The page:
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Hello!

Originally Posted by Water pilot View Post
If the pilot was working for three hours in nearly freezing weather clearing sloppy wet snow, he would have likely been hypothermic without realizing it.
I have had to remove snow and ice from aircraft in similar conditions for hours on several occasions. The last thing you need to worry about is hypothermia. This is heavy workout whilst wearing winter clothes. If anything, he will have suffered from hyperthermia, dehydration and general exhaustion after three hours of this, depending on his state of fitness. And of course at some point it gets so tiresome - and also pointless and frustrating as the continuosly falling snow will spoil most of your previous effort - that one can easily make the wrong deciction just to get out of that situation.
But of course we do not know if the de-icing state of the aircraft did play a role in this accident.
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Old 19th Dec 2019, 16:47
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That is actually a common misconception and it can be deadly. Swimmers think that by swimming to shore they can keep themselves warm. Kayakers often take off gear when they are hypothermic, because they are working hard. I'm not a doctor so I can't explain in scientific terms but my understanding of it is that apparent heat that you feel is being generated by your internal fuel supply which is limited and the same fuel supply that powers your brain. The sweating that you do in such a situation makes it worse (one reason that we call cotton "death cloth".) Many people in the later stages of hypothermia have been found in the snow with their clothes off.

Stay warm!
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Old 19th Dec 2019, 17:28
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I think by now it is clear that this subject has nothing to to on a professional pilot forum. The general aviation forum is a better place. If only for the awareness of other private pilots to learn from this tragic accident.

Last edited by golfyankeesierra; 19th Dec 2019 at 18:05.
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Old 21st Dec 2019, 04:59
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So much of safety lies in asking the right questions. A professional in this situation would have been looking for proof that it was safe to go, preferring to deal with ambiguous information by erring on the side of caution. The poor folks in the back trusted their lives to an amateur who insisted upon proof that it wasn't safe to go.
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Old 21st Dec 2019, 21:35
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Three temperatures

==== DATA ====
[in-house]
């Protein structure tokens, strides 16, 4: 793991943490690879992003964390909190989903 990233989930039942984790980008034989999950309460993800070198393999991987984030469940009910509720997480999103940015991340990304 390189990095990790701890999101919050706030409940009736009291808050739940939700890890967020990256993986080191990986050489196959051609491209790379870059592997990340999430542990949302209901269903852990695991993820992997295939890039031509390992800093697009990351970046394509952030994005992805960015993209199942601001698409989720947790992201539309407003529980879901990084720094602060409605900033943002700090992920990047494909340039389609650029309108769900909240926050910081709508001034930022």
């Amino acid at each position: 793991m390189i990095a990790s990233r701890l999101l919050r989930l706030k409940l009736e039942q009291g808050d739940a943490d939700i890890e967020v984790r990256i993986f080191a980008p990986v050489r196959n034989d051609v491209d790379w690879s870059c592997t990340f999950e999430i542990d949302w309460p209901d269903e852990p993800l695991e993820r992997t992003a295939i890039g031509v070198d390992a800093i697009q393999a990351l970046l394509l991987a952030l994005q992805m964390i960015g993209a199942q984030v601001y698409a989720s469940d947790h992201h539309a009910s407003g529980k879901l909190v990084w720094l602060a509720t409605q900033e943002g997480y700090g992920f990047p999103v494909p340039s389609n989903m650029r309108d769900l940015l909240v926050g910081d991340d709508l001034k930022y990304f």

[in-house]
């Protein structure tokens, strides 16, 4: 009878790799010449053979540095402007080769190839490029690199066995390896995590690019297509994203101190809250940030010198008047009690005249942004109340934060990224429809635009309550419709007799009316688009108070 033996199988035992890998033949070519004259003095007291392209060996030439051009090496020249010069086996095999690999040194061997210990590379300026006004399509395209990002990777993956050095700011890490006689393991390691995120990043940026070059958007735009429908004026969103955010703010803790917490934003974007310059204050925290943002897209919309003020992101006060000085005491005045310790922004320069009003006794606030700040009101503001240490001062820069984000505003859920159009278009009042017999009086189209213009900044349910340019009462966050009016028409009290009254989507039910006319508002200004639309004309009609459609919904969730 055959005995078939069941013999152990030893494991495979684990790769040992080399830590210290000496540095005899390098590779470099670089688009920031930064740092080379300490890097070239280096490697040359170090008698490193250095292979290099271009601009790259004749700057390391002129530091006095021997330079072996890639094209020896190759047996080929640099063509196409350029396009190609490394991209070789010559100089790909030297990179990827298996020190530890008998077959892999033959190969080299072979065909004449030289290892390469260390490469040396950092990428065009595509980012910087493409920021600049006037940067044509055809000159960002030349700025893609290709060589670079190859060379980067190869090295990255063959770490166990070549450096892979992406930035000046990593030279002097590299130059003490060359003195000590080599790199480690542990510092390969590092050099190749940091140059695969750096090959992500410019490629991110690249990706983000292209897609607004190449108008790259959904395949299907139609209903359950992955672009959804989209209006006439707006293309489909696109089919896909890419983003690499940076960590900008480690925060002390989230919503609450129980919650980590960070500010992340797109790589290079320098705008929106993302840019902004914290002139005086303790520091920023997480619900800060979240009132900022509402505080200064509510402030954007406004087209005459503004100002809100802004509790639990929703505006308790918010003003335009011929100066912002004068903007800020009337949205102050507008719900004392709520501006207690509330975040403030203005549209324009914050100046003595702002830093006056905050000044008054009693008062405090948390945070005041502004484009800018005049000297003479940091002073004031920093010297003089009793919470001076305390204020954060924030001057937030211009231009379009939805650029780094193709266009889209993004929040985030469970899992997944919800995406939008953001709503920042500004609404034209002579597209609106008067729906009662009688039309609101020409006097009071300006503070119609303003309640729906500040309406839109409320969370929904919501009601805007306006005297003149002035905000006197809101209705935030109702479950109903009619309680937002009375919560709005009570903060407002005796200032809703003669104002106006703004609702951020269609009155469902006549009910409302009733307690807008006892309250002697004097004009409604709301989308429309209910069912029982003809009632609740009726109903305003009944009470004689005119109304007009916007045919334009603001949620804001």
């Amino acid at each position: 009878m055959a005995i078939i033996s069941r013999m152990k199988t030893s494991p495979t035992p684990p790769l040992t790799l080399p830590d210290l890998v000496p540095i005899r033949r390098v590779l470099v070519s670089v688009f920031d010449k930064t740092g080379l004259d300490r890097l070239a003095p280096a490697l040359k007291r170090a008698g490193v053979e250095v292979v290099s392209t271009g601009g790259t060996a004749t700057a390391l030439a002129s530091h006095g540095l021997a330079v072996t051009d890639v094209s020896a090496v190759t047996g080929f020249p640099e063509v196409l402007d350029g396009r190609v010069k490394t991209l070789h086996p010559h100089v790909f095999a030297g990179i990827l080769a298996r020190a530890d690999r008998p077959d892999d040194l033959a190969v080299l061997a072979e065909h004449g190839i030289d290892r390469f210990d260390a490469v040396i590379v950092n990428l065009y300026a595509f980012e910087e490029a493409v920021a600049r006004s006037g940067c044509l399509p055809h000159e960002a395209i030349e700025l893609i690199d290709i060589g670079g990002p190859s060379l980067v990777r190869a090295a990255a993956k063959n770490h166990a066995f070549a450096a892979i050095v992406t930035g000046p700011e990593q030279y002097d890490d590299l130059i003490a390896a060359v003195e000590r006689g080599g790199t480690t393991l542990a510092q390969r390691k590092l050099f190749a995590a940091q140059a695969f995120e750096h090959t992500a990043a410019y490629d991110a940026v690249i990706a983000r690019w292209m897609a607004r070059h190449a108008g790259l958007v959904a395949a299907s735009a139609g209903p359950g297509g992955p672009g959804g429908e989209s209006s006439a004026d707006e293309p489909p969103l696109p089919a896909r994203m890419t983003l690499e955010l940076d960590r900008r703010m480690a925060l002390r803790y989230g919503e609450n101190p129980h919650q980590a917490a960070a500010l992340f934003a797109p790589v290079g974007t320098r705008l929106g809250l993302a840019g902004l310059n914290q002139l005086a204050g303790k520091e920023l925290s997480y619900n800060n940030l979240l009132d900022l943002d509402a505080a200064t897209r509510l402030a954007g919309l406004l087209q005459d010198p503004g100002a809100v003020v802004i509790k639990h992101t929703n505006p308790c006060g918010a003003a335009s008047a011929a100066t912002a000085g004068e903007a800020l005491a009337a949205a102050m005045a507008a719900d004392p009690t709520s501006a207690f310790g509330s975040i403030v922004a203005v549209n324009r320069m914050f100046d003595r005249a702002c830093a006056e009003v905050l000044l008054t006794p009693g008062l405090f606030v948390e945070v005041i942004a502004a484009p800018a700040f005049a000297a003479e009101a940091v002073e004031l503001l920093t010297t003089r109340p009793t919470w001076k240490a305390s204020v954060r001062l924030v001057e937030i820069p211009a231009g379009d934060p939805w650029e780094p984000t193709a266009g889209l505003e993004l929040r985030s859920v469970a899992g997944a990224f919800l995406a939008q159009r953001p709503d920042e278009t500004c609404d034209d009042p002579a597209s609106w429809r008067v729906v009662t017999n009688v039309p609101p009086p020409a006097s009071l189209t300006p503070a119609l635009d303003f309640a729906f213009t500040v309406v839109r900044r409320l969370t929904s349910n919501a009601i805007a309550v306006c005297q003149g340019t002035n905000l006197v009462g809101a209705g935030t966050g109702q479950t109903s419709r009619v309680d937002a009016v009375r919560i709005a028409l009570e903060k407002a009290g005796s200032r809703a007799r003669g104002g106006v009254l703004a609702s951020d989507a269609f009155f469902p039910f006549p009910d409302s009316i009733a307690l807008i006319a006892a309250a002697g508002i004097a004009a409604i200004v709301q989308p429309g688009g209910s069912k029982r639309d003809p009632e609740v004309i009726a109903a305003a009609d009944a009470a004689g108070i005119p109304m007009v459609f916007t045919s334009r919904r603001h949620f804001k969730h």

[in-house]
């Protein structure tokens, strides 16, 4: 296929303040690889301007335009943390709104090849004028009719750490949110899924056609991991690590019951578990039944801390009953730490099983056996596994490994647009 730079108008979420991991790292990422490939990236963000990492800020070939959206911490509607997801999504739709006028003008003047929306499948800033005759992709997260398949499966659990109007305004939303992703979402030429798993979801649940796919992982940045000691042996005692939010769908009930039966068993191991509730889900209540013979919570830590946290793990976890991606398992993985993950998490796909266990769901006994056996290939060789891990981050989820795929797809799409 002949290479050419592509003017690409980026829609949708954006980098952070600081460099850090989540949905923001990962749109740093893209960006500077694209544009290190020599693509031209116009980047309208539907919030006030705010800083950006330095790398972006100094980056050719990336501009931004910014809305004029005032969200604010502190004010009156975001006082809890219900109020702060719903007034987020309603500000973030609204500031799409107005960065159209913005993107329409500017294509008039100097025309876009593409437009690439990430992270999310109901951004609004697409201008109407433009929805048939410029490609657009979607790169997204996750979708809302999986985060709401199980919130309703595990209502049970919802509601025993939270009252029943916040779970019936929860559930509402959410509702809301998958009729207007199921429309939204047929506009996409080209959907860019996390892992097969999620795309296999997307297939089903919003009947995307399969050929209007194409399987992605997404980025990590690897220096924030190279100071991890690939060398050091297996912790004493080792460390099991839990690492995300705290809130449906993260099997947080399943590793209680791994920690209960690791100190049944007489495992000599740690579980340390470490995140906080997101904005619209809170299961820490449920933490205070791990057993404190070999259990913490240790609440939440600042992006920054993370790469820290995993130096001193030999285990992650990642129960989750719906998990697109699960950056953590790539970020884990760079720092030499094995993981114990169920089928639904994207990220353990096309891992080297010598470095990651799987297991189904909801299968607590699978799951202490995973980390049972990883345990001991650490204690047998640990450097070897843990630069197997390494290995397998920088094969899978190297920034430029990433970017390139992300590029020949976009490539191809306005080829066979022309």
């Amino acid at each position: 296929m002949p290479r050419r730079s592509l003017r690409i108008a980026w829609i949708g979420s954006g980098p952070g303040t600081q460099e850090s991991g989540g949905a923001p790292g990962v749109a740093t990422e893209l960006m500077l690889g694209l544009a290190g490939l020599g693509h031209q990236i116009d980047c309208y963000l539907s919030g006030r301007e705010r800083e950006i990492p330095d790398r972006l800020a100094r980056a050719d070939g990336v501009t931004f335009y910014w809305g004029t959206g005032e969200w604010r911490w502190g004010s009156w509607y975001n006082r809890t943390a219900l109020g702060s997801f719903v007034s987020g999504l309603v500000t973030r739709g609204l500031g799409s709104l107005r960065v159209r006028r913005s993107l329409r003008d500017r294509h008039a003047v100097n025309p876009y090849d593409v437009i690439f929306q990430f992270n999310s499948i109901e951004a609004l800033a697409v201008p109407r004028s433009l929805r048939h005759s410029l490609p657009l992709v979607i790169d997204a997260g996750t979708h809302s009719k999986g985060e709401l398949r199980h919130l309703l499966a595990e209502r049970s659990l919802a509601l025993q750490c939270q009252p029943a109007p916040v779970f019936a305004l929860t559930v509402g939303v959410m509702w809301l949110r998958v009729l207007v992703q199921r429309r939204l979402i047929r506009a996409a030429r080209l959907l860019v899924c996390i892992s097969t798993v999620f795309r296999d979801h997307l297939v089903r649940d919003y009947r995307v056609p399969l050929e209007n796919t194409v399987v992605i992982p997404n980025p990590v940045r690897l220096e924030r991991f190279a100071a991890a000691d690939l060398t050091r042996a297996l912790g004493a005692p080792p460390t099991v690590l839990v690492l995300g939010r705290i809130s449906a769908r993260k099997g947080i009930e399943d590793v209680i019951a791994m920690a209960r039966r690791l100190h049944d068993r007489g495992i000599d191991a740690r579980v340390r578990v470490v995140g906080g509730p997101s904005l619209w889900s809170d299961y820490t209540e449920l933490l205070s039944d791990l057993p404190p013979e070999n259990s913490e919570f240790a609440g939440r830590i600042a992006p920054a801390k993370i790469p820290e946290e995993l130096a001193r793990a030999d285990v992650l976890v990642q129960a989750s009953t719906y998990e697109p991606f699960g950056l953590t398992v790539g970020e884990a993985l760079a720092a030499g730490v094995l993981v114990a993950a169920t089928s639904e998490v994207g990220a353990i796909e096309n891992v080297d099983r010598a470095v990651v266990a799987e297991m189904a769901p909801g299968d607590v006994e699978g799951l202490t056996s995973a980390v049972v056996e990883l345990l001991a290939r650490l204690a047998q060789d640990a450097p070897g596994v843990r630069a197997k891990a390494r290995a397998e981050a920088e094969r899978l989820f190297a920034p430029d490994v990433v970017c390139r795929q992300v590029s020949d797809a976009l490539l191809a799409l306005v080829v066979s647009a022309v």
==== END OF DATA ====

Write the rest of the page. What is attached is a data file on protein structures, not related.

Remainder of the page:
We tend to focus solely on air temperature and many tend to believe that if it's above 0C, we won't have icing.

But that presupposes that the airframe and precipitation, if any, are also above 0C.

In this case the airframe was sitting overnight in freezing precip and was cold soaked, including the fuel in the tanks which had been fueled the night before.

​​​​Possibly any precip with liquid content would freeze to the wing skins on contact.

Precip well below freezing will not adhere to a wing well below freezing.

But it has to be remembered that precip in a narrow zone above and below 0C can have a mixture of solid and liquid content.

On a sunny breezy day well above 0C, the wing will likely remain clean after de-icing, provided that the wing temperature is well above the dewpoint.

With wing skin temperature below the dewpoint, condensation can occur, especially in the absence of wind and sunshine. That's how frost happens overnight.

Last edited by RatherBeFlying; 25th Dec 2019 at 16:08.
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Old 15th Feb 2020, 08:09
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Jet airliners always apply engine intake anti-icing at air temperatures of +10C or below, in moisture such as cloud, fog, mist. We apply engine and wing anti-ice whenever ice starts to form at whatever outside air temperature.

Icing can occur at Plus 10C OAT.
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Old 16th Feb 2020, 00:41
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Icing can occur at Plus 10C OAT
That may be so for your aircraft Sir, the aircraft I flew used +5C as the switch on point.
For any aircraft type which is certificated for flight in icing conditions, the AFM or POH will contain a manufacturer’s definition of the threshold for ‘Icing Conditions’ for the purposes of the selection or activation of ice protection equipment. This is usually given as the presence of visible moisture and an Outside Air Temperature (OAT), Static Air Temperature (SAT) or Total Air Temperature (TAT) reading of less than a figure between +3C and +10C. Operation of anti icing systems is never based upon the appearance of visible ice or on the flight deck annunciation of external ice detector activation, although de icing systems may be. Visible moisture can be defined in flight as clouds, fog with visibility of 1500m or less, and precipitation. On the ground this can include standing water, slush or snow present on the taxiways or runways.
https://www.skybrary.aero/index.php/...ht_Icing_Risks